What if a planning authority considers the cumulative impact and determines it’s negative? They’ve still considered it and met this “necessary condition”.

  • (i) unless a provision is made for community benefit schemes to be provided by companies engaged in the extraction of gas and oil rock;

What if the provision is negligible and nominal? It could still be a “scheme” for the purposes of meeting this condition.

  • (j) unless residents in the affected area are notified on an individual basis;

This appears to be a rather impossibly high hurdle; how will a body wishing to exploit petroleum or deep geothermal energy know who’s living in an area? Does this mean that any individual who says they’ve not received a letter from the company will be able to block a scheme?

  • (k) unless substances used are subject to approval by the Environment Agency
  • (l) unless land is left in a condition required by the planning authority,

These conditions appear reasonable.

  • (m) unless water companies are consulted by the planning authority.

A water company could be consulted, and object, but this “necessary condition” would be met.

Labour Reaction

Following the unanimous approval of the new clause, without a vote, many Labour MPs tweeted the same image:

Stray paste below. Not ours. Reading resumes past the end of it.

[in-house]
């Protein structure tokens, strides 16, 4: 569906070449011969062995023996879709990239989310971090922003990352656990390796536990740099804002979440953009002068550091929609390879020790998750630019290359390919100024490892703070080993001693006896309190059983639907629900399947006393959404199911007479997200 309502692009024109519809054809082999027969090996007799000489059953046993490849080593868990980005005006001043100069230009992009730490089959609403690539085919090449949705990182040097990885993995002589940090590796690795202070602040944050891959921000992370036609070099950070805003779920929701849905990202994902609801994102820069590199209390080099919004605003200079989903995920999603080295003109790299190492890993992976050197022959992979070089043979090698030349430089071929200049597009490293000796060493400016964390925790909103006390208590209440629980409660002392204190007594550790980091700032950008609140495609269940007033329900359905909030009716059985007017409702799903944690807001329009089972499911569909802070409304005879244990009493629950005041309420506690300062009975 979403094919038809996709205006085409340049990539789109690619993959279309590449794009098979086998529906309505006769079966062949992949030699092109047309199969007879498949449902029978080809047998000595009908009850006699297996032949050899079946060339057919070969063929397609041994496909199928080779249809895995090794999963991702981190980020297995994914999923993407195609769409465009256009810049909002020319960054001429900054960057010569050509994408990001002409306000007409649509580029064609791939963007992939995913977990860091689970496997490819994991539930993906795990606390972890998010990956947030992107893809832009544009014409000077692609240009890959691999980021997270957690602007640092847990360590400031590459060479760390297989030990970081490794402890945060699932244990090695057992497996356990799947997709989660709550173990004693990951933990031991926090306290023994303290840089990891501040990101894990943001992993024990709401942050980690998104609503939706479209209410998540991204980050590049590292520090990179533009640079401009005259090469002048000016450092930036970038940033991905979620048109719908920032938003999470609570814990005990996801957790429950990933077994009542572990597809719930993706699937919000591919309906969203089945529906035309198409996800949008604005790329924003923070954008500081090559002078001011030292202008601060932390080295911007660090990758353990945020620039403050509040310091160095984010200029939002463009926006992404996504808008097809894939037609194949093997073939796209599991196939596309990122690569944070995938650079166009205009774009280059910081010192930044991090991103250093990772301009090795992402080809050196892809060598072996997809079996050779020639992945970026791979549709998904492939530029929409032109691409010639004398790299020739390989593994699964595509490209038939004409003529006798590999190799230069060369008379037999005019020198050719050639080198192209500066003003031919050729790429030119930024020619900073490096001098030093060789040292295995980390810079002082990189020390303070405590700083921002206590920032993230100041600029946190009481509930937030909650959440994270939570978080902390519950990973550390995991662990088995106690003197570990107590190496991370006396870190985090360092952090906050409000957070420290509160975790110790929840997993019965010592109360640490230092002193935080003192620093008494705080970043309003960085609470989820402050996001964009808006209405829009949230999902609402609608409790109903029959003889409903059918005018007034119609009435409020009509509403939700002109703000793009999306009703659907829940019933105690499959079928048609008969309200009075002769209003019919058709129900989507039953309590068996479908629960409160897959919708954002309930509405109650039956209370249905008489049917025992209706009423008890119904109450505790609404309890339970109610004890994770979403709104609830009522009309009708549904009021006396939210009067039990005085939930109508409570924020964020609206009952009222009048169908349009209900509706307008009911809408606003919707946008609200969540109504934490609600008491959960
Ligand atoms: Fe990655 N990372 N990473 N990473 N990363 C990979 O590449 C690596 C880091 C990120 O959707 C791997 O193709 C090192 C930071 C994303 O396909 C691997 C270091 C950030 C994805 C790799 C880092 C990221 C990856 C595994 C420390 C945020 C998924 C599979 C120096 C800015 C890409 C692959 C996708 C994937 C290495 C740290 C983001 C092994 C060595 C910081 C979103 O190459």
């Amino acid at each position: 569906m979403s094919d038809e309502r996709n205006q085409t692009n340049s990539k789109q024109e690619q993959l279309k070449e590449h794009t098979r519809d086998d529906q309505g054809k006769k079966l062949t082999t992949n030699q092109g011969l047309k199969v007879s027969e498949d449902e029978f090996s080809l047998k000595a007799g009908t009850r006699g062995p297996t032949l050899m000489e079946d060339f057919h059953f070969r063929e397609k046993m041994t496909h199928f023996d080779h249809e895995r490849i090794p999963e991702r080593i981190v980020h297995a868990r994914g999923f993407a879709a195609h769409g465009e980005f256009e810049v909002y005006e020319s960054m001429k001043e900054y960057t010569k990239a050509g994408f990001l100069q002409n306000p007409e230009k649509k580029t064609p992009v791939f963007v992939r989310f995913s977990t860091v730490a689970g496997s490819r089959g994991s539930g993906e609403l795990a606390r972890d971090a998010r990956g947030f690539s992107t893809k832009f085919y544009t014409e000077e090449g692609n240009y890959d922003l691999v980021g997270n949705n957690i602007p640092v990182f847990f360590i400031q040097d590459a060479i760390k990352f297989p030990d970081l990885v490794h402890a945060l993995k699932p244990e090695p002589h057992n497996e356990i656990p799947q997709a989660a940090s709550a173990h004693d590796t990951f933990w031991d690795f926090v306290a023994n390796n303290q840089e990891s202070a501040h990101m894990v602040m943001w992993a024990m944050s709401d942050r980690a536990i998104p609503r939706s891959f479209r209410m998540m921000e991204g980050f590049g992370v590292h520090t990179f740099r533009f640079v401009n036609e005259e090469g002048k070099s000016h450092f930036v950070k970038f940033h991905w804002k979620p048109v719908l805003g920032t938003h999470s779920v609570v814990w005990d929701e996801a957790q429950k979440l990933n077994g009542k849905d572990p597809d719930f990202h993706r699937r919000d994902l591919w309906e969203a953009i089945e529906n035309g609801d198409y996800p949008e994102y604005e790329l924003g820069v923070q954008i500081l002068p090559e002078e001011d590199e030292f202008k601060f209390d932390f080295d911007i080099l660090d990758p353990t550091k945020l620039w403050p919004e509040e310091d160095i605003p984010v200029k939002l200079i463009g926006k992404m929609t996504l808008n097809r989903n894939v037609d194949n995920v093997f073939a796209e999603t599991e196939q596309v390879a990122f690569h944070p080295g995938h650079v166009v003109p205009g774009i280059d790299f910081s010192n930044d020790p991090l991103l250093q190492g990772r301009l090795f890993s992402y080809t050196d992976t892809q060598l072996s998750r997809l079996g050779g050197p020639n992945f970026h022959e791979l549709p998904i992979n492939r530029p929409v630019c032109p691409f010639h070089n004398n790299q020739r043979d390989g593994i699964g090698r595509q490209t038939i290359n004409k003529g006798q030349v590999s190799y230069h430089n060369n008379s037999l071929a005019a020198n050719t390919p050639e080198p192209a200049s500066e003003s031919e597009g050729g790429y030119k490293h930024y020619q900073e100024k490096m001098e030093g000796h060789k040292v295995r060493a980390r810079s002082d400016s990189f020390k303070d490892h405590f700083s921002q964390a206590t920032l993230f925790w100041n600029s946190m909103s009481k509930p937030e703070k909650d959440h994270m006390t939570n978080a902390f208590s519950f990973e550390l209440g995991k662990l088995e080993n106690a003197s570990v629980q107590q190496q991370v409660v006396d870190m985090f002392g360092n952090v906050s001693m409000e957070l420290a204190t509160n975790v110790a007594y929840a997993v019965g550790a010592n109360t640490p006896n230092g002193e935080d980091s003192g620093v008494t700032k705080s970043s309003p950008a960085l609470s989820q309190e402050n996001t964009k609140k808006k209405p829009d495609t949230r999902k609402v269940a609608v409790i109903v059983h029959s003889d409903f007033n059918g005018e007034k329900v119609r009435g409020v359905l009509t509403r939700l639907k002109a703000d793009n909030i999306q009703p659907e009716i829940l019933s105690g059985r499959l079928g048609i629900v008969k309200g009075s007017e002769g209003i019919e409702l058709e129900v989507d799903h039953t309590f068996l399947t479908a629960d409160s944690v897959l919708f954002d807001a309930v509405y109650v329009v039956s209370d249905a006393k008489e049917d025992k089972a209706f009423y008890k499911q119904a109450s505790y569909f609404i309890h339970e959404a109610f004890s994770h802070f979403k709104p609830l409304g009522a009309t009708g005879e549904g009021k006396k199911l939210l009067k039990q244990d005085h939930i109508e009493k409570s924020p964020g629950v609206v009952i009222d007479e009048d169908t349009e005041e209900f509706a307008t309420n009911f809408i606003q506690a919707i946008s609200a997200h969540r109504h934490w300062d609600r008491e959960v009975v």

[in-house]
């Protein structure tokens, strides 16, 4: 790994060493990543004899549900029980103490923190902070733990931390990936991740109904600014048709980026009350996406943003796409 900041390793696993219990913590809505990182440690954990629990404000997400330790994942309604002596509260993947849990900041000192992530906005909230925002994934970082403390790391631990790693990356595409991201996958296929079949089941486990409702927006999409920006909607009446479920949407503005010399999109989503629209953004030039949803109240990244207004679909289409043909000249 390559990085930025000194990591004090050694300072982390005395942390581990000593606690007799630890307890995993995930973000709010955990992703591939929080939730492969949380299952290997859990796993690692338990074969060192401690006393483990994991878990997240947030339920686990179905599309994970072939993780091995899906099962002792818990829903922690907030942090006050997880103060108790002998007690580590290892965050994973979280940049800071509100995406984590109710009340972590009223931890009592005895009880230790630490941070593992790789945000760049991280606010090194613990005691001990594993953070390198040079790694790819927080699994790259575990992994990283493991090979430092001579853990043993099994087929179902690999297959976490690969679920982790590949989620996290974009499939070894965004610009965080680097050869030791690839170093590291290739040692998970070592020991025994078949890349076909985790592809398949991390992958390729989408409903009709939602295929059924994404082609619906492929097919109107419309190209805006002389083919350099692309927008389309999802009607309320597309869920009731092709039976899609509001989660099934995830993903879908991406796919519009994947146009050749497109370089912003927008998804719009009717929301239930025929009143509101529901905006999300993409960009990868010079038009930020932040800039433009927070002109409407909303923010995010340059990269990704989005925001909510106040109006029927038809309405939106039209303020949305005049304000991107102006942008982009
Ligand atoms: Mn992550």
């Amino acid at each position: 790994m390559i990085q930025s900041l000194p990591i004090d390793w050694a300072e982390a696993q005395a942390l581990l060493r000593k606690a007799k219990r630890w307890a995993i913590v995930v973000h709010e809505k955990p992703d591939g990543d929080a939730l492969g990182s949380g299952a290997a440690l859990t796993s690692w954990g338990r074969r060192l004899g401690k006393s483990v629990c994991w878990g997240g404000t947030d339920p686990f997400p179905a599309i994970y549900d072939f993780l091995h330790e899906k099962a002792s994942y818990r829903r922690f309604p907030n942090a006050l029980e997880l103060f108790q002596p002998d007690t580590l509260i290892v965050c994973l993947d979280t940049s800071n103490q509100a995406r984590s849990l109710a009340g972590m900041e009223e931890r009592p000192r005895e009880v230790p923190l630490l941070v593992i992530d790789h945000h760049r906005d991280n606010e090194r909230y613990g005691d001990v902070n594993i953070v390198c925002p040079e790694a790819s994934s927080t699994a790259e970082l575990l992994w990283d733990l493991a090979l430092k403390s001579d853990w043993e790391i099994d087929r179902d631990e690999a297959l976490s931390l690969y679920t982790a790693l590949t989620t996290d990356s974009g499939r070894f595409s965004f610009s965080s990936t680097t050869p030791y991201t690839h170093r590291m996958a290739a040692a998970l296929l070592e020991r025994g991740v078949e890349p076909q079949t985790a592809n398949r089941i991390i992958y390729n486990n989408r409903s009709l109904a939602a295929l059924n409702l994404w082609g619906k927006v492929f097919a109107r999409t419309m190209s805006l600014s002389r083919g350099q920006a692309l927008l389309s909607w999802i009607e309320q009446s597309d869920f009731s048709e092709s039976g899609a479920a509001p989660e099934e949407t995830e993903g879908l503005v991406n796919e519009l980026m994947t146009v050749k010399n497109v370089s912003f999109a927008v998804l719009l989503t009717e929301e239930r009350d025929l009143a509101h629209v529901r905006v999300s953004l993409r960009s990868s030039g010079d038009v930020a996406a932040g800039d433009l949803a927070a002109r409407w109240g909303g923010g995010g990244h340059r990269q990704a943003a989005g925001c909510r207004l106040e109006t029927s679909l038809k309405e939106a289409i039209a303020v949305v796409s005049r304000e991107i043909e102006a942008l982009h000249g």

There was no announcement. The House of Commons passed the new clause, it didn’t announce anything.

I actually approve the use of “Parliament” rather than House of Commons as I don’t think we should pay much attention to our unelected Lords and we should get rid of them.

I think the use of a positive and a negative and then a positive when saying “agreeing to prevent fracking going ahead” is language which is hard to parse.

The important point is, as I’ve listed above, I don’t think these are tough protections.

My View

I think new ways to obtain energy need to be encouraged. We need to ensure they are carried out as safely as possible with minimal risks to the environment and health.

A role of government when regulating activities such as hydraulic fracturing is to ensure any costs to wider society are passed on to those who will profit from the exploitation and extraction.

We need to accept there are risks, and MPs need as much information as possible to weigh up the risks, such as those to the environment, with the benefits to the economy, the resilience of our energy supply, our ability to heat and light our homes and hospitals over upcoming winters and more.

4 comments/updates on “Necessary Conditions for Hydraulic Fracturing

  1. confirmordeny

    I agree with a lot of what you are saying. Some of the more unreasonable potential actions you refer to might be challengable by judicial review for people who can afford that route.

  2. Richard Taylor Article author